These innovative solutions really started moving at pace in the 1970s and 1980s. Working with a wooden cold box developed by a laboratory in Sweden in 1974, Electrolux Luxembourg developed a vaccine storage container that could be transported easily. The Luxembourg cold box was successfully tested in Ghana, before becoming a widely used model for manufacturers. Three years after the invention of the cold box, a manufacturer of portable containers based in the United States collaborated with the Pan-American Health Organization (PAHO) to create a vaccine carrier, which has now become an integral part of outreach immunisation around the world.

Gavi/2006/Indras Getachew
Volunteer with a portable vaccine carrier
Credit: Gavi/2006/Indras Getachew

By the late 1970s, PATH also began working with the WHO and different technology partners in search of a way to better assess whether vaccines have been heat-damaged. Temperature-sensitive vaccine vial monitor (VVM) stickers, which change colour if they become too warm (meaning the vaccine they're attached has become ineffective), were finally developed in the early 1980s through PATH’s collaboration with the Temptime Corporation. By 1996, these VVMs became available for the oral polio vaccine, and today, the WHO requires all UNICEF-procured vaccines to use VVMs.

Companies in the United States and Switzerland went on to create a cold chain monitor (CCM) in the early 1980s, an innovation that finally gave the global immunisation community a reliable way to monitor vaccine stores at all levels, from manufacturer to delivery sites in different countries.

The chilling effects continue

Even more technology has emerged over time, with cold chain systems increasingly adapting to lower-income country settings: refrigeration and freezer units have become more portable and with digital remote monitoring systems now a common feature, so they can not only be carried on foot to hard-to-reach populations but stock levels can be managed more effectively. Refrigeration equipment also use battery power or solar energy, overcoming the challenge of unstable electricity.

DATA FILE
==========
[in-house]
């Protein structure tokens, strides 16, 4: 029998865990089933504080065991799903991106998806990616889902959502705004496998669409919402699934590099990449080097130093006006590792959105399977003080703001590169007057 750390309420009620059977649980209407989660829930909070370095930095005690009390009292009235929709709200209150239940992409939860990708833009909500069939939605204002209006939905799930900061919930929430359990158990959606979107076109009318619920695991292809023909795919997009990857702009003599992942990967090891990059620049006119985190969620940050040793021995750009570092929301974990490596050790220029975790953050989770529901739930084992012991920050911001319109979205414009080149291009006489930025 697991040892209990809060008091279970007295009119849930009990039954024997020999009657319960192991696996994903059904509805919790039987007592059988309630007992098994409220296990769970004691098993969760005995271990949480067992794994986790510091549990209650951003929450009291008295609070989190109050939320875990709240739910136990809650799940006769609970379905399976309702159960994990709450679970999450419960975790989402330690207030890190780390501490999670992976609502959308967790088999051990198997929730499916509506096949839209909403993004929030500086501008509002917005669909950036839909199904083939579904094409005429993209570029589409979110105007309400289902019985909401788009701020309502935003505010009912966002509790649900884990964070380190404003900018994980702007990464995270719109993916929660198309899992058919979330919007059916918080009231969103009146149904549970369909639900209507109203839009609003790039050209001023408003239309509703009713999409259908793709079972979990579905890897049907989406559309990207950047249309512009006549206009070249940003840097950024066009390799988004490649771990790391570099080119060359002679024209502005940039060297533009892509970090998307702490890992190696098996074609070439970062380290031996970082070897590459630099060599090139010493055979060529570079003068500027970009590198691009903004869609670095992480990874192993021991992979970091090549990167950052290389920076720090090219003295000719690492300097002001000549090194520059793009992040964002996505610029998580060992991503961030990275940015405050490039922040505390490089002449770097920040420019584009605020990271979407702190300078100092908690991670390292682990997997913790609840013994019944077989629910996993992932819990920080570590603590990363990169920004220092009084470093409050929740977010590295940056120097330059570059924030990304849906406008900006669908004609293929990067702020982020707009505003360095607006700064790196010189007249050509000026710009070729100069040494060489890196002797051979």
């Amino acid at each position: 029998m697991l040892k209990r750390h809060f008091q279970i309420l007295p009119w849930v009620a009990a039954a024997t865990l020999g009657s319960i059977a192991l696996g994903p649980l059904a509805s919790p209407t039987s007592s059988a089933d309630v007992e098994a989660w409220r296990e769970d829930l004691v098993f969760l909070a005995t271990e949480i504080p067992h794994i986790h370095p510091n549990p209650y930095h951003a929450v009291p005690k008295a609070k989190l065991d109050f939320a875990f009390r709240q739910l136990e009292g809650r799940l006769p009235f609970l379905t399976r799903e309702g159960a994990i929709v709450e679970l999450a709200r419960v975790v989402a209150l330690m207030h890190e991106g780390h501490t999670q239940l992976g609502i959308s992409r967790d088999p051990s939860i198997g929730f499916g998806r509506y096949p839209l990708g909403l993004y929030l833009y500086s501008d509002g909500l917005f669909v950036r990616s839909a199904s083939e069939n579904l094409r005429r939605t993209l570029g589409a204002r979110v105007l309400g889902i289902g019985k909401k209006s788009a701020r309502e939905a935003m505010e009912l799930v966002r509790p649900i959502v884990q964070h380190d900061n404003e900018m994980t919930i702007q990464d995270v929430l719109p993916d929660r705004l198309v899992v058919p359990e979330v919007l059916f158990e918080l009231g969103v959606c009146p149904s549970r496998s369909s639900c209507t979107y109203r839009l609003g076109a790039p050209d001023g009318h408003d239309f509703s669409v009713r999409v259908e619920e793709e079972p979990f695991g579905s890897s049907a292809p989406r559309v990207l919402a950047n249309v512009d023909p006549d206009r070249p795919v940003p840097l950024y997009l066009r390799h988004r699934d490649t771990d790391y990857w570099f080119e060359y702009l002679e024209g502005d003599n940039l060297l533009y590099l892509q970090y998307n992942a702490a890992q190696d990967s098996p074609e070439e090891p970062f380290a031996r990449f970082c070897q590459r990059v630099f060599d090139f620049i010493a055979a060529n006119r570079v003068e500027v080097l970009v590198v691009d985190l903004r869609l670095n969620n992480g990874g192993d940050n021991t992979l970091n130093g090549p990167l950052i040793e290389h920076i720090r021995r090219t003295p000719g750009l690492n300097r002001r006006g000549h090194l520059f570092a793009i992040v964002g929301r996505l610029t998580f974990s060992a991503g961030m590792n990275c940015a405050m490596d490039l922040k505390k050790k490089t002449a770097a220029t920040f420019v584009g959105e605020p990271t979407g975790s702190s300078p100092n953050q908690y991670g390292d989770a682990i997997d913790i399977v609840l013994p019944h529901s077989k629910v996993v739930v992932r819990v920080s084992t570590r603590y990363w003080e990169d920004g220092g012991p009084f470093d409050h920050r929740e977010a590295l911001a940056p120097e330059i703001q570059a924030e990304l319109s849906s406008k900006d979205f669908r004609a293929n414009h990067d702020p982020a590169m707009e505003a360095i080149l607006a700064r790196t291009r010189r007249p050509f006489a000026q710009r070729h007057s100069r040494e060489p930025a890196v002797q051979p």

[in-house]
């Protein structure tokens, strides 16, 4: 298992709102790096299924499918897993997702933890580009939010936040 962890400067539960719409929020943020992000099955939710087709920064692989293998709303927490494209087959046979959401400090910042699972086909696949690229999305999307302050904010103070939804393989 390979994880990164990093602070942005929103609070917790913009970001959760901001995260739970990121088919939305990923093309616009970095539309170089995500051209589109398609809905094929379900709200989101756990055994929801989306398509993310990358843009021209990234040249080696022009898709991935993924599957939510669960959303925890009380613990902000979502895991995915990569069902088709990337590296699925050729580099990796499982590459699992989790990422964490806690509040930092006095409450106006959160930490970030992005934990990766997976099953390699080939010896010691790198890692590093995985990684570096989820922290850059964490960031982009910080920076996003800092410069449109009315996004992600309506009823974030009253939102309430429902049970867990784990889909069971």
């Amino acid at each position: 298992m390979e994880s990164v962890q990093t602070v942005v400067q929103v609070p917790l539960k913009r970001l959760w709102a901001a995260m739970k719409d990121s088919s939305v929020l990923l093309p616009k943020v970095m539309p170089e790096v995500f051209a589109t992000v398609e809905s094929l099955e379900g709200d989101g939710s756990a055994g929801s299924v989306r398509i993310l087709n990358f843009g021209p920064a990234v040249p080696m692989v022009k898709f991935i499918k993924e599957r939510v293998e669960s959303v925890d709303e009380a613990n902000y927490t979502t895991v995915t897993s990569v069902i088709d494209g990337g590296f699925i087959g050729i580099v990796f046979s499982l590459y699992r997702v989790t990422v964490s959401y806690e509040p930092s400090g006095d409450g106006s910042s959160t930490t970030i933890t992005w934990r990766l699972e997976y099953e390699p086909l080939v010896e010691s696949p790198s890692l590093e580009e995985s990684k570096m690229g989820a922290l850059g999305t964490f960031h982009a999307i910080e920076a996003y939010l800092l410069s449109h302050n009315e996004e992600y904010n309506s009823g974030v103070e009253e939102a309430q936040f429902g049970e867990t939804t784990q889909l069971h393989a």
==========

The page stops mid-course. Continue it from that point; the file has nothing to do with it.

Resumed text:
More importantly, these technological innovations have been progressively matched with major investments in human capital through sophisticated training for health workers and technicians to enable them to better manage the vaccine cold chain.

Cold supply for hot demand

Whilst the world was unprepared for the COVID-19 pandemic, it was far more prepared for a large-scale vaccine rollout, thanks to the transformed cold chain systems that have been growing since the early days of the EPI. Previous investments by Gavi, for example, built up a cold chain infrastructure in many lower-income countries, which facilitated the movement of vaccines from production lines to people’s arms, and meant that the distribution of COVID-19 vaccines could proceed, in most cases, without delay.

Gavi/2020/Isaac Griberg
Health technicians handling vaccines with cold chain equipment
Credit: Gavi/2020/Isaac Griberg

Keeping our cool

While some countries still do not have the capacity to meet the ultra-cold chain requirements of certain COVID-19 vaccines which need to be stored at deep freeze temperatures of between -75 and -80 °C, this does not mean that ultra-cold chain distribution is impossible. It was carried out successfully for the Ebola vaccine, which also needs to be stored in ultra-cold temperatures, in the Democratic Republic of the Congo (DRC) and neighbouring countries, and because of the scale of the COVID-19 pandemic, countries are using this as an opportunity to strengthen and advance their cold chain capacity.